Or ask Jack Phillips, a cakeshop owner who found himself in legal trouble after refusing to create a wedding cake for a gay couple.[5] Do you really think it is okay for you to use your skills to adorn, beautify, celebrate something that God prohibits?

Or ask Ryan T. Anderson, a respected public intellectual whose book When Harry Became Sally: Responding to the Transgender Moment was recently de-listed from our ‘good friends’ over at Amazon dot com.[6]

How does this relate to Mark 8? It is very simple: if what you really want to do is save your neck in this cutthroat world, to safeguard your respectability, to protect your livelihood, to preserve your status, to hold on to your position, then you are going to bail.

A Cautionary Tale

You are going to bail – like Bethany Christian Services, the largest evangelical adoption agency in the country which held to a biblical view of morality for many years, but recently abandoned it and “will now place children with openly gay and transgender couples.”[7]

Joe Carter, a Christian writer who reflected on this situation asked the question, “Why did Bethany [Christian Services] give up so easily?” And he said, “Perhaps because it knew Christians wouldn't care.”[8]

You see, Bethany Christian Services commissioned a survey and in that survey they “found that 76 percent of self-identified Christians agreed, at least somewhat, that it would be better for Christian agencies to comply with government requirements affecting LGBTQ people than to shut down.”[9]

And then Joe Carter says, “This is becoming an unfortunate pattern among Christians in America today. We are willing to stand by our convictions until it becomes costly.”[10]


Well folks, this whole issue will be costly, but only for a little while. You must learn where the true glory is. In Mark 8:31, Jesus is rejected by the cultural elites and subjected to the shame of the cross. But in Mark 8:38, He is the one who comes in the glory of his Father. Jesus is rejected by men, but glorified by the Father; condemned by men, but vindicated by the Father; shamed by men, but highly honored by the Father. And he says to us, Come, lay down your life, and follow me.

And trust me, when you stand before the Lord on the final day, you will not give a rip about what the cultural elites think of you, or what the HR department thinks of you, or what society at large thinks of you, or what your family, friends, and neighbors think of you. In that moment, when you arestanding before the Lord Jesus Christ, the only thing that will matter is what he thinks of you.

Did you find Jesus inconvenient? Did you find him an impediment? Did you find him nice enough, but not worth losing your life for, not worth wrecking your career for? If so, Jesus will be ashamed of you and reject you.

But if you find Jesus worthy of your single-minded devotion and his words worthy of your whole-hearted trust, then he will honor you and welcome you into glory.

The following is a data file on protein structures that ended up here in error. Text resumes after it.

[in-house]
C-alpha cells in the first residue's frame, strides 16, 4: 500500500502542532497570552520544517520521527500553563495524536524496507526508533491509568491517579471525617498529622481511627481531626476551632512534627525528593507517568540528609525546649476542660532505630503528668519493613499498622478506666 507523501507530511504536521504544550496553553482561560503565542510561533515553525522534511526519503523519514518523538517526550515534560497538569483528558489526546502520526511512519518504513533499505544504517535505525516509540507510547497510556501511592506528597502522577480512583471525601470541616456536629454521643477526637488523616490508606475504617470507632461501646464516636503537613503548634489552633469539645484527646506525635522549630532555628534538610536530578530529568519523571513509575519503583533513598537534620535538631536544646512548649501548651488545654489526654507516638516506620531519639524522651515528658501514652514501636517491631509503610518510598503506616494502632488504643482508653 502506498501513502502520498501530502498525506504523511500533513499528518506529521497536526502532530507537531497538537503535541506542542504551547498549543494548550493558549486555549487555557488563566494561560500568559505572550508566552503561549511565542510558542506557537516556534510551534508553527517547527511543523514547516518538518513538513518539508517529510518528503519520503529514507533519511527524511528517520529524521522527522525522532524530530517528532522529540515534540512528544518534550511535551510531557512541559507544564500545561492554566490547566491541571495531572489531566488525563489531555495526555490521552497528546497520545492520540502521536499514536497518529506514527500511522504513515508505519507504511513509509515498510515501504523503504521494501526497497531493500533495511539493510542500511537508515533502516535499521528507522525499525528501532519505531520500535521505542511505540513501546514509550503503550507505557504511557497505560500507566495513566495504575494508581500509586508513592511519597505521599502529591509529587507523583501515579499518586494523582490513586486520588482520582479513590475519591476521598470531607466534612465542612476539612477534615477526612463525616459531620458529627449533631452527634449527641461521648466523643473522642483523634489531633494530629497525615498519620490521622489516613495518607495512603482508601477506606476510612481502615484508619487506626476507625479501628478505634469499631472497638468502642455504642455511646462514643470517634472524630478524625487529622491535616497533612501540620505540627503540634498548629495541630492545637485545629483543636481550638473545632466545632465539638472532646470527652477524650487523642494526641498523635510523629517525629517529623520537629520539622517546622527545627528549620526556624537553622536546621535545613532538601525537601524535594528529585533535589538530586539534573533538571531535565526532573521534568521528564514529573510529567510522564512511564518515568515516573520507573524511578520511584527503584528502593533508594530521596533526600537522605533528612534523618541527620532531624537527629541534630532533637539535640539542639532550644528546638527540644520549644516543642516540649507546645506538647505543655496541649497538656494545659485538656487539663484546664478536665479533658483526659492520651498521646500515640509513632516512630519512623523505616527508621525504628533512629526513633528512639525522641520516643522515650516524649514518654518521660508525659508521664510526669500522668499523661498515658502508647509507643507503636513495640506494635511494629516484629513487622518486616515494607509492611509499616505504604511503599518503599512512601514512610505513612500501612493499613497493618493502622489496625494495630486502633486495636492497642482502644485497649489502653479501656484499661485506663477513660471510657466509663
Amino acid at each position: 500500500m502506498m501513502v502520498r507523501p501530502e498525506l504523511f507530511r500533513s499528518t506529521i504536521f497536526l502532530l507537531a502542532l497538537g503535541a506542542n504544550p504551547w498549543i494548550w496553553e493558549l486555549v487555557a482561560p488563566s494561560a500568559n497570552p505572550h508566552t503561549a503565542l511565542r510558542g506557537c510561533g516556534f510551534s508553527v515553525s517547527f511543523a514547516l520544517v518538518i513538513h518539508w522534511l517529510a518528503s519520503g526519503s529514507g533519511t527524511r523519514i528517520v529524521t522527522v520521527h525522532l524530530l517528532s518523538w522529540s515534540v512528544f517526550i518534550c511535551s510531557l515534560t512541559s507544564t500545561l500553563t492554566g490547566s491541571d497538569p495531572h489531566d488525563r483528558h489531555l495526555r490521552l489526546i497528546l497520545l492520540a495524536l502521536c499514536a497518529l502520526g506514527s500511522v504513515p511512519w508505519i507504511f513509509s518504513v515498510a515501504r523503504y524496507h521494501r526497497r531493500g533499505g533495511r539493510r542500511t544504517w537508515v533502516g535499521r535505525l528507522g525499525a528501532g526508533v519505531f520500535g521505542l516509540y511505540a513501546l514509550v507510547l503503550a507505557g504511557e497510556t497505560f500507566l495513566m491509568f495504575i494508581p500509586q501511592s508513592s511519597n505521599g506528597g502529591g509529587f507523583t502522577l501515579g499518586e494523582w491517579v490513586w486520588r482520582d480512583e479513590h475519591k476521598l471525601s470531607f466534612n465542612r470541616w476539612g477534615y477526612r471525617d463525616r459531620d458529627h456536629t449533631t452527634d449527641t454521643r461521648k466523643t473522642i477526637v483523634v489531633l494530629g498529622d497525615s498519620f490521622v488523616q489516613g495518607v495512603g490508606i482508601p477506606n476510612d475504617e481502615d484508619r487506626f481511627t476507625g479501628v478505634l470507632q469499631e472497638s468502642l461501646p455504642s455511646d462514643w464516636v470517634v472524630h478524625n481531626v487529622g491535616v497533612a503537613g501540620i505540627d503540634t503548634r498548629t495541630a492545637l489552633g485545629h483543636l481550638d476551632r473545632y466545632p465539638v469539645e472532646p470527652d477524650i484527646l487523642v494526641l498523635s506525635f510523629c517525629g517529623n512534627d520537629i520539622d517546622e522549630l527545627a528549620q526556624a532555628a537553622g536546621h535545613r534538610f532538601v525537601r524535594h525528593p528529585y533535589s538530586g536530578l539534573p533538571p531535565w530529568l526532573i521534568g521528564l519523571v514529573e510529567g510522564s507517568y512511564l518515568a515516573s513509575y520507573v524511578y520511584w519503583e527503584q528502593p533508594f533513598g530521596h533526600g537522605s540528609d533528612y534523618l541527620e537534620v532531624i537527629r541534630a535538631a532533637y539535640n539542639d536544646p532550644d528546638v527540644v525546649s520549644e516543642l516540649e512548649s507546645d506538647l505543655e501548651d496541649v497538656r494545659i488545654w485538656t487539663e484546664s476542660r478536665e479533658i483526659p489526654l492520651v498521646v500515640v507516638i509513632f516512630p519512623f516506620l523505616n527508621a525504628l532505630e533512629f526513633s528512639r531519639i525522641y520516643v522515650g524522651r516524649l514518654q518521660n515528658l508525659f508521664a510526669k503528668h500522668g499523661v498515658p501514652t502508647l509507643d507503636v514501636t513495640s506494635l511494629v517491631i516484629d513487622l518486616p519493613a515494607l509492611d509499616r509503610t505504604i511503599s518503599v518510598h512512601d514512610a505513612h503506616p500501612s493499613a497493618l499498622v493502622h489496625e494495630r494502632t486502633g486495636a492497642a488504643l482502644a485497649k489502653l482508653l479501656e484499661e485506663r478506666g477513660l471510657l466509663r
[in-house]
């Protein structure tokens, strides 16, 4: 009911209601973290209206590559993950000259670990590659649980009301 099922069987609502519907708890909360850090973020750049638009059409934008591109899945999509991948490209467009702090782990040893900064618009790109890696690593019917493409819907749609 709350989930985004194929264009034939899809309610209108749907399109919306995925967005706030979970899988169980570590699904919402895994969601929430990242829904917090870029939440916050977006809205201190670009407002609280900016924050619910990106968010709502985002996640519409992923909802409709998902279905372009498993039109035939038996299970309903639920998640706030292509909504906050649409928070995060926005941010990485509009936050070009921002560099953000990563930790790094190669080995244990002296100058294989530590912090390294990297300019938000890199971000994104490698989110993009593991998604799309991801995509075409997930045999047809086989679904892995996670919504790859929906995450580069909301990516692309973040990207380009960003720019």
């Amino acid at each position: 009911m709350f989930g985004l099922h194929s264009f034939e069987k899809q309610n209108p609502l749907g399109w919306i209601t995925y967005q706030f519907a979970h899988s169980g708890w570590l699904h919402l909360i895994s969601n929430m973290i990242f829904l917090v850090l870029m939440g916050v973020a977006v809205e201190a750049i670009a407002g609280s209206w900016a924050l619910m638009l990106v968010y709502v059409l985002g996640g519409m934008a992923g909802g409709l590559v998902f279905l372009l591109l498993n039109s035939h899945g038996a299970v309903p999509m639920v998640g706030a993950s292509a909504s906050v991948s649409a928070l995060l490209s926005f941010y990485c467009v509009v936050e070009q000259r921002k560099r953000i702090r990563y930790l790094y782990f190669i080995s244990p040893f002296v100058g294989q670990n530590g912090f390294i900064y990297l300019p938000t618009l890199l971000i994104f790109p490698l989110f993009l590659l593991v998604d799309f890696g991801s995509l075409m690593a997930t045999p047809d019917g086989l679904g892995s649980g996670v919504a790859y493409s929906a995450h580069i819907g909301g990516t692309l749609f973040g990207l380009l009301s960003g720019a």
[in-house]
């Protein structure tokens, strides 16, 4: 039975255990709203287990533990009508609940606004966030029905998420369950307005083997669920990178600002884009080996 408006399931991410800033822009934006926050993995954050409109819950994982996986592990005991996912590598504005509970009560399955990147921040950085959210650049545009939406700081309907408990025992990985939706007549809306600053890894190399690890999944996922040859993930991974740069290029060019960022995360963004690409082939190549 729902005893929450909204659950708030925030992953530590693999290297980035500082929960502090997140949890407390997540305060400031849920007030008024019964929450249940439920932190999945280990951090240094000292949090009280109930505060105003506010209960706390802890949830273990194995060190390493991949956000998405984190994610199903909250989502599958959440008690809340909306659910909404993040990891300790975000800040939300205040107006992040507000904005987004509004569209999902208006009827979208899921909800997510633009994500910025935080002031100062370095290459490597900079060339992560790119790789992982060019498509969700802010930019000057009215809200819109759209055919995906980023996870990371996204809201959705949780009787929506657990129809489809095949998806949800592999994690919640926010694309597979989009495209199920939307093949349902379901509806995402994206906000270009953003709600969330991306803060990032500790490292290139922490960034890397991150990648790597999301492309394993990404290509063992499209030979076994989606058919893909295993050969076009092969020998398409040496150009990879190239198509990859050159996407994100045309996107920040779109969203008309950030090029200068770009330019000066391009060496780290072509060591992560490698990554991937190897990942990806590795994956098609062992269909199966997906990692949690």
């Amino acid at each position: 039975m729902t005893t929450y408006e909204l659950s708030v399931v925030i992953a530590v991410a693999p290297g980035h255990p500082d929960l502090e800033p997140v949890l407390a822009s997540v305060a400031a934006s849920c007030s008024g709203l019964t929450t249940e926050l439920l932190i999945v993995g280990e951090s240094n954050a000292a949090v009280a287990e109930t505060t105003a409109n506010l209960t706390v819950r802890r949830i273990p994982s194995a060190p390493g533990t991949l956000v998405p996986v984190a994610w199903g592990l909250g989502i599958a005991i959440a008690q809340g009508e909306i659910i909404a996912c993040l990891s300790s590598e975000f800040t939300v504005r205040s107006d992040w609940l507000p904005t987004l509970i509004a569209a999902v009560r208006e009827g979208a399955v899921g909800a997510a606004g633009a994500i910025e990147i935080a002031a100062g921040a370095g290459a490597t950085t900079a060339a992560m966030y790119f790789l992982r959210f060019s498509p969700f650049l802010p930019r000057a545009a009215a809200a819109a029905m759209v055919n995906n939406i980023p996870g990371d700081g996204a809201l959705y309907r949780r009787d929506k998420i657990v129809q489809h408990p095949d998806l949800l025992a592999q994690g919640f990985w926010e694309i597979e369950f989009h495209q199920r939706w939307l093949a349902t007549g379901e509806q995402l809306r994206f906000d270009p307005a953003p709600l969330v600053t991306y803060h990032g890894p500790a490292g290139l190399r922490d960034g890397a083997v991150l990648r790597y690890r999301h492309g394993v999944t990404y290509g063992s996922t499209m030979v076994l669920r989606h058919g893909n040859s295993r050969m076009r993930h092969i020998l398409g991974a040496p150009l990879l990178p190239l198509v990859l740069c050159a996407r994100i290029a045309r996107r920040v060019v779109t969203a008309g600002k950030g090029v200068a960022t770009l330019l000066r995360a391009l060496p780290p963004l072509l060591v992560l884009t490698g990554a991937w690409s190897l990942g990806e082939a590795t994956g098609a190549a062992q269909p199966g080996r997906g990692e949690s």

Friend, being on the right side of history as defined by the world is of no concern to the Christian. The only thing that matters is being found on the right side of Jesus.

I invite you to stand while I pray: 

Father, I pray for all of us, including myself – I pray that we would have the strength and the courage to stand firm, to stand firm in the gospel, to stand firm in the grace of God, to stand firm in sound doctrine, to not be ashamed of Jesus, but to publicly identify with him and represent him faithfully. Father, strengthen your church. And I pray now that you would dismiss us with your benediction – May the love of God the Father, and the grace of the Lord Jesus Christ, and the comfort and encouragement of the Holy Spirit be with all of God’s people. Amen.



[1] Eckhard J. Schnabel, Mark (Tyndale New Testament Commentaries Vol. 2). Downers Grove: IVP Academic, 2017: p. 203.

[2] From “I’ll Fly Away” by Albert E. Brumley. 

[3] See Carl R. Trueman, “A New Pastoral Problem.” Published online by First Things: March 2, 2021. Available online:

[4] Quoted in Monica Burke, “This Teacher Was Fired for ‘Misgendering’ a Student. Who Could Be Next?” Published online by The Daily Signal: December 10, 2018. Available online:

[5] See “Masterpiece Cakeshop v. Colorado Civil Rights Commission” on Wikipedia. Available online:

[6] See “Statement on Amazon and the Delisting of ‘When Harry Became Sally’ (Updated 3.12.2021).” Published online by Encounter Books: February 22, 2021. Available online.

[7] Joe Carter, “Largest U.S. Evangelical Adoption Agency Waves the Rainbow Flag.” Published online by The Gospel Coalition: March 4, 2021. Available online:

[8] Ibid.

[9] Ibid.

[10] Ibid. 


James R. Edwards, The Gospel according to Mark (The Pillar New Testament Commentary). Grand Rapids: Eerdmans, 2002.

William L. Lane, The Gospel of Mark (The New International Commentary on the New Testament). Grand Rapids: Eerdmans, 1974.

Eckhard J. Schnabel, Mark (Tyndale New Testament Commentaries Vol. 2). Downers Grove: IVP Academic, 2017.

James W. Voelz, Mark 1:1–8:26 (Concordia Commentary). St. Louis: Concordia Publishing House, 2013.

Ben Witherington III, The Gospel of Mark: A Socio-Rhetorical Commentary. Grand Rapids: Eerdmans, 2001.